7. The woman-to-woman exploitation and domination was definitely THE key to enforcing the system that the men initiated. Without the Aunt-lead education, and the dehumanizing treatment from the Wives, the system could never have taken hold. The system needed the handmaids, but it also required their invisibility to thrive. I couldn’t help but wonder: If things had been reversed, would men have been able to subjugate one another in the same way?

    (ps—thanks for “quislings.” What a great word!)

  8. I didn’t really think about it until reading your post, but it does make sense that the woman were so segregated so they couldn’t ban together and retaliate. The woman were so busy envying/hating each other, that they never considered working together to better all of their lives.

    Great answers.

  9. I read this book years and years ago. Before, I think, I even started on the ttc/fertility path. I’m pretty sure it is still on a shelf on my bookcase unless I passed it on. Maybe I’ll dust it off and re-read it. I wonder if I’ll see it differently after my path these last few years. Oddly, the one thing I remember most from the book is that the handmaid wasn’t given lotion and had to use butter or something. I’m sure that stuck with me, because I would have gone crazy with just that deprivation alone. In my small house I have at least 6 bottles of lotion around, keep some in my car and in my bag with me. I’m sure that wasn’t meant to be the biggest take away. LOL. And, not that I consistently have the time to indulge in reading, but maybe I’ll have to check out this online book club.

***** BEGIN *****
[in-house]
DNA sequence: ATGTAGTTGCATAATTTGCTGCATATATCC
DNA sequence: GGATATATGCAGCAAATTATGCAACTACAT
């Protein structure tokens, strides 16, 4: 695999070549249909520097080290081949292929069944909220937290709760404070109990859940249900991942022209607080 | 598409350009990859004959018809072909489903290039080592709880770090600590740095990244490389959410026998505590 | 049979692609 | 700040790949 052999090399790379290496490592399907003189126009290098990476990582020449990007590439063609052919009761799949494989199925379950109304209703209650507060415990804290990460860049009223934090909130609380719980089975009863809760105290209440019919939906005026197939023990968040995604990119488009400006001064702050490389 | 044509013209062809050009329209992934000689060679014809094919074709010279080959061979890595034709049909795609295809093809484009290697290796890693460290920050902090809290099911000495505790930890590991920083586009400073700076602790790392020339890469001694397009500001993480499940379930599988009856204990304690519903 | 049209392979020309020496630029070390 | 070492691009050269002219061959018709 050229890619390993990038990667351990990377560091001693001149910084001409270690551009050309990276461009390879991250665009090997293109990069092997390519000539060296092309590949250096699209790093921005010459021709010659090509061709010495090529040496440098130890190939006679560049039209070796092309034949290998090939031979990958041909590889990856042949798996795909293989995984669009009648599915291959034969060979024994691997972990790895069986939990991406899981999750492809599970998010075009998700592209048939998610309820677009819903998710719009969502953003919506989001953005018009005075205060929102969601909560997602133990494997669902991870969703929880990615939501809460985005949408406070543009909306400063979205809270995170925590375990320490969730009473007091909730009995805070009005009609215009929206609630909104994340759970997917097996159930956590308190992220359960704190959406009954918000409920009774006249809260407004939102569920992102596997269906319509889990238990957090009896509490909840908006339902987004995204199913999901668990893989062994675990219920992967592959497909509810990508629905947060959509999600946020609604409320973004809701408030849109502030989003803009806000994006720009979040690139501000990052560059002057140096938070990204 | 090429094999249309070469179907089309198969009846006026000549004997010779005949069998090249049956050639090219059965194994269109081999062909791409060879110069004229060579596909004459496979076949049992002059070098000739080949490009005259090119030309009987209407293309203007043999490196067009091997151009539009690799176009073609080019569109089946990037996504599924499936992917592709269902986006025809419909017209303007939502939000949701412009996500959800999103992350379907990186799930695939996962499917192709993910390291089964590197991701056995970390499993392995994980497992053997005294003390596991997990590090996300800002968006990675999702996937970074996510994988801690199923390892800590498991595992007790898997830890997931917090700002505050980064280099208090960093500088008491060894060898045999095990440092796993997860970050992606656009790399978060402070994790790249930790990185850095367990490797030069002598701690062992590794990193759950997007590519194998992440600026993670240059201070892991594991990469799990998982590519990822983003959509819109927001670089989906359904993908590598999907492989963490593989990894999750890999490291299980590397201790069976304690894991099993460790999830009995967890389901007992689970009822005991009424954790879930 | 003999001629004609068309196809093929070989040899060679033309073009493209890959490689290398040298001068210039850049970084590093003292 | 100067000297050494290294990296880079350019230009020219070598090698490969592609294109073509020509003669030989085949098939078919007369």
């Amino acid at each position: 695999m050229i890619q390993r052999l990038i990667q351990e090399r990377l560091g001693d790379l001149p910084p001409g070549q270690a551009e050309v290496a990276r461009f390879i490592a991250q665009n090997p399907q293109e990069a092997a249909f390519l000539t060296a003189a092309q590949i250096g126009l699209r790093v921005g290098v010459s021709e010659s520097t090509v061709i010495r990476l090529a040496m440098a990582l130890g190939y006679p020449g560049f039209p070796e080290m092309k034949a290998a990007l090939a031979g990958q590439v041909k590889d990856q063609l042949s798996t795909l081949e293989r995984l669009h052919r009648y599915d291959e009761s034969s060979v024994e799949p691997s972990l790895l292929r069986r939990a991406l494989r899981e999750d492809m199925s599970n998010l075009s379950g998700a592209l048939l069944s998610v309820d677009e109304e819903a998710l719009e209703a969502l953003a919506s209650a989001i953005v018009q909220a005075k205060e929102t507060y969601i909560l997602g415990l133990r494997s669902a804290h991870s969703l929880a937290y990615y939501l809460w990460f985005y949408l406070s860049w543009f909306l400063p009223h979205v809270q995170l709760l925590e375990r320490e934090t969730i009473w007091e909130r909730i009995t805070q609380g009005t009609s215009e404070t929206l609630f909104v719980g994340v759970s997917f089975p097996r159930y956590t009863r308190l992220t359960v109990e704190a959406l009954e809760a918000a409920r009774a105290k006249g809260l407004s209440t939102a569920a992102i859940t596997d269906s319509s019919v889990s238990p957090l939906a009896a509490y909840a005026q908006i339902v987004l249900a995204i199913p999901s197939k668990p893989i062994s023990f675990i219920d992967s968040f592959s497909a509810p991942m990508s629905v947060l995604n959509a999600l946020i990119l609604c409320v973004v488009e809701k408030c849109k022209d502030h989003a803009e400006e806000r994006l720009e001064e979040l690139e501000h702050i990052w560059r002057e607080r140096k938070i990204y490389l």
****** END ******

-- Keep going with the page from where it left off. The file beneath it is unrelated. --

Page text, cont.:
10. Very frightening to think that there was nothing in the book that hadn’t been forshadowed in our modern society. Here’s hoping we keep our eyes open and don’t go down that path.

    Bea

  11. Just a reply to your comment on my blog about secondary infertility: people had trouble answering in the light of primary infertility and hypothetical children. Having a child present here and now does add an extra edge to how much the answer is affected by the interests of the children.

    Bea